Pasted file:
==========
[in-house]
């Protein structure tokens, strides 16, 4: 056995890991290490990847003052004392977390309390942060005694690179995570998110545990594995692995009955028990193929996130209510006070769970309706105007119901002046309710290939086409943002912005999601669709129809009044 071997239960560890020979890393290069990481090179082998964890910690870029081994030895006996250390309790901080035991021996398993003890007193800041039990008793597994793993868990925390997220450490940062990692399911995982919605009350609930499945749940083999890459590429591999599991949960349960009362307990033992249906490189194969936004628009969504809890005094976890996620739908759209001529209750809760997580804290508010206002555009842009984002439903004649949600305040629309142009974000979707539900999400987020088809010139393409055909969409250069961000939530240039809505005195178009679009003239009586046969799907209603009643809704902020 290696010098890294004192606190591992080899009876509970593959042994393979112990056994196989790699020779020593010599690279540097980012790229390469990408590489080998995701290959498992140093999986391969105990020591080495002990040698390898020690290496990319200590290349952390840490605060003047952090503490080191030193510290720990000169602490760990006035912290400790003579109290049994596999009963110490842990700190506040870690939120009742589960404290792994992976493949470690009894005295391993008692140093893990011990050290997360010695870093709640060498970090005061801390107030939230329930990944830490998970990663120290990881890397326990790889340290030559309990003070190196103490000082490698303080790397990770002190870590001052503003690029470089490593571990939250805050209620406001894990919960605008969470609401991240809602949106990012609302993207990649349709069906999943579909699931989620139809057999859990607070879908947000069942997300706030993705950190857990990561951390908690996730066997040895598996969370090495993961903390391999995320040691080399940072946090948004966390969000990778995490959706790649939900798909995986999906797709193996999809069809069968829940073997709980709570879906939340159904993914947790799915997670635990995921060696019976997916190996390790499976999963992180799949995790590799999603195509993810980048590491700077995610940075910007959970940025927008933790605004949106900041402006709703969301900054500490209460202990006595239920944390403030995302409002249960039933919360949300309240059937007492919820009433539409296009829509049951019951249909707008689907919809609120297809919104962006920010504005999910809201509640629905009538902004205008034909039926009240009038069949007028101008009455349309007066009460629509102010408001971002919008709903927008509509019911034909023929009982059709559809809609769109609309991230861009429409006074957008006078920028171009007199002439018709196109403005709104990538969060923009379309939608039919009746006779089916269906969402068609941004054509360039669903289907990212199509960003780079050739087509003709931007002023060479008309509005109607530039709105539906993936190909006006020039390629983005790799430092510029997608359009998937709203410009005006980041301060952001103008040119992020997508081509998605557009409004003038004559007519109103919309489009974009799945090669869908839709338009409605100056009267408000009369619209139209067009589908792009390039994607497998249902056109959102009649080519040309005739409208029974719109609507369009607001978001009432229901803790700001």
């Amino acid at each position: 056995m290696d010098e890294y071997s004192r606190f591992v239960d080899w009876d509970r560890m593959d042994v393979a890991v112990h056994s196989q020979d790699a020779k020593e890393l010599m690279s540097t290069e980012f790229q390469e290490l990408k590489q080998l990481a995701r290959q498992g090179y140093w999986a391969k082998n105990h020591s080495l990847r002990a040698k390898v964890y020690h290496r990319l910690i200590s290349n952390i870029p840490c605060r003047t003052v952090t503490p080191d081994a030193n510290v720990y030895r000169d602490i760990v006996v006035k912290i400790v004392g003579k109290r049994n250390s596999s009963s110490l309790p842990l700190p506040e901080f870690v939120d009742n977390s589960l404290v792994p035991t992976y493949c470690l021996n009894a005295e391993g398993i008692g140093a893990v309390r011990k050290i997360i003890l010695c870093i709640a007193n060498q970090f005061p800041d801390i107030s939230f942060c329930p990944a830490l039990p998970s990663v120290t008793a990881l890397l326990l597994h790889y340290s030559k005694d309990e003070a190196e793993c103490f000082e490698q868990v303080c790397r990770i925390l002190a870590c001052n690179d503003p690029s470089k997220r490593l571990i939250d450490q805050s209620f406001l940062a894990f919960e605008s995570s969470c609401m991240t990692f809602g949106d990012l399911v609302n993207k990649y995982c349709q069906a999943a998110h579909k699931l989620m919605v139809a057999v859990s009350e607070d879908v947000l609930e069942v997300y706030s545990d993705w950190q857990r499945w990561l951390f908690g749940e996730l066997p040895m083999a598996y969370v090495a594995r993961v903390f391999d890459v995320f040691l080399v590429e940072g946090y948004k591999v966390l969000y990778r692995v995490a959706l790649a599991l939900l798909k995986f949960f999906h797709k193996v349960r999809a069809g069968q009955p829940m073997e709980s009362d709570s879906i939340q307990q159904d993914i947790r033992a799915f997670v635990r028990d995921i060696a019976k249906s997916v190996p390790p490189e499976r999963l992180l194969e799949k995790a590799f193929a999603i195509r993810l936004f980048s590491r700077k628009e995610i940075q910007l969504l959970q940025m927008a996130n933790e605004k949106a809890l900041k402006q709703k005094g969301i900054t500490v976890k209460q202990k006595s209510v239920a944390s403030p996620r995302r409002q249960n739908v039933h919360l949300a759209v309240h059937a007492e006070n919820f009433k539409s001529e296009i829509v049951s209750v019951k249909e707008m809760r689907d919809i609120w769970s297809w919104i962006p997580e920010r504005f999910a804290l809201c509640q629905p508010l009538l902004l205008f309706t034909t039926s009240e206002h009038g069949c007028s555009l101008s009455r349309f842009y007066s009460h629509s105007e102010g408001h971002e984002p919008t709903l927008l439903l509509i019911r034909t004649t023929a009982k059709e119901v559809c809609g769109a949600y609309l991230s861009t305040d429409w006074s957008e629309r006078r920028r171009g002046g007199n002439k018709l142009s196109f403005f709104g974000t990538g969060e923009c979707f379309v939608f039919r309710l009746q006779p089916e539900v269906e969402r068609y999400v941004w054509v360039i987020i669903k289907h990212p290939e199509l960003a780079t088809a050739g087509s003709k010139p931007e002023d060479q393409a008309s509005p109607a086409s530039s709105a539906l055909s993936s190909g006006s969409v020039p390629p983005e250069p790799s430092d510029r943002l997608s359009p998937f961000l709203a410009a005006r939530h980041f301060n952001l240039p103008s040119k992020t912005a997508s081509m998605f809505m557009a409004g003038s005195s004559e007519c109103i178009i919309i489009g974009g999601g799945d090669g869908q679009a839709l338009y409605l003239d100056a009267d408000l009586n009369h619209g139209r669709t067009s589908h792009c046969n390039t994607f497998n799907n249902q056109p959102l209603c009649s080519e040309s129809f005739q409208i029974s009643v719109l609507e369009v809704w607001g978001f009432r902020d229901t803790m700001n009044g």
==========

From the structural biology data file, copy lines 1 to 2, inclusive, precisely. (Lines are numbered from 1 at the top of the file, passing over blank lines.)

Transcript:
[in-house]
């Protein structure tokens, strides 16, 4: 056995890991290490990847003052004392977390309390942060005694690179995570998110545990594995692995009955028990193929996130209510006070769970309706105007119901002046309710290939086409943002912005999601669709129809009044 071997239960560890020979890393290069990481090179082998964890910690870029081994030895006996250390309790901080035991021996398993003890007193800041039990008793597994793993868990925390997220450490940062990692399911995982919605009350609930499945749940083999890459590429591999599991949960349960009362307990033992249906490189194969936004628009969504809890005094976890996620739908759209001529209750809760997580804290508010206002555009842009984002439903004649949600305040629309142009974000979707539900999400987020088809010139393409055909969409250069961000939530240039809505005195178009679009003239009586046969799907209603009643809704902020 290696010098890294004192606190591992080899009876509970593959042994393979112990056994196989790699020779020593010599690279540097980012790229390469990408590489080998995701290959498992140093999986391969105990020591080495002990040698390898020690290496990319200590290349952390840490605060003047952090503490080191030193510290720990000169602490760990006035912290400790003579109290049994596999009963110490842990700190506040870690939120009742589960404290792994992976493949470690009894005295391993008692140093893990011990050290997360010695870093709640060498970090005061801390107030939230329930990944830490998970990663120290990881890397326990790889340290030559309990003070190196103490000082490698303080790397990770002190870590001052503003690029470089490593571990939250805050209620406001894990919960605008969470609401991240809602949106990012609302993207990649349709069906999943579909699931989620139809057999859990607070879908947000069942997300706030993705950190857990990561951390908690996730066997040895598996969370090495993961903390391999995320040691080399940072946090948004966390969000990778995490959706790649939900798909995986999906797709193996999809069809069968829940073997709980709570879906939340159904993914947790799915997670635990995921060696019976997916190996390790499976999963992180799949995790590799999603195509993810980048590491700077995610940075910007959970940025927008933790605004949106900041402006709703969301900054500490209460202990006595239920944390403030995302409002249960039933919360949300309240059937007492919820009433539409296009829509049951019951249909707008689907919809609120297809919104962006920010504005999910809201509640629905009538902004205008034909039926009240009038069949007028101008009455349309007066009460629509102010408001971002919008709903927008509509019911034909023929009982059709559809809609769109609309991230861009429409006074957008006078920028171009007199002439018709196109403005709104990538969060923009379309939608039919009746006779089916269906969402068609941004054509360039669903289907990212199509960003780079050739087509003709931007002023060479008309509005109607530039709105539906993936190909006006020039390629983005790799430092510029997608359009998937709203410009005006980041301060952001103008040119992020997508081509998605557009409004003038004559007519109103919309489009974009799945090669869908839709338009409605100056009267408000009369619209139209067009589908792009390039994607497998249902056109959102009649080519040309005739409208029974719109609507369009607001978001009432229901803790700001």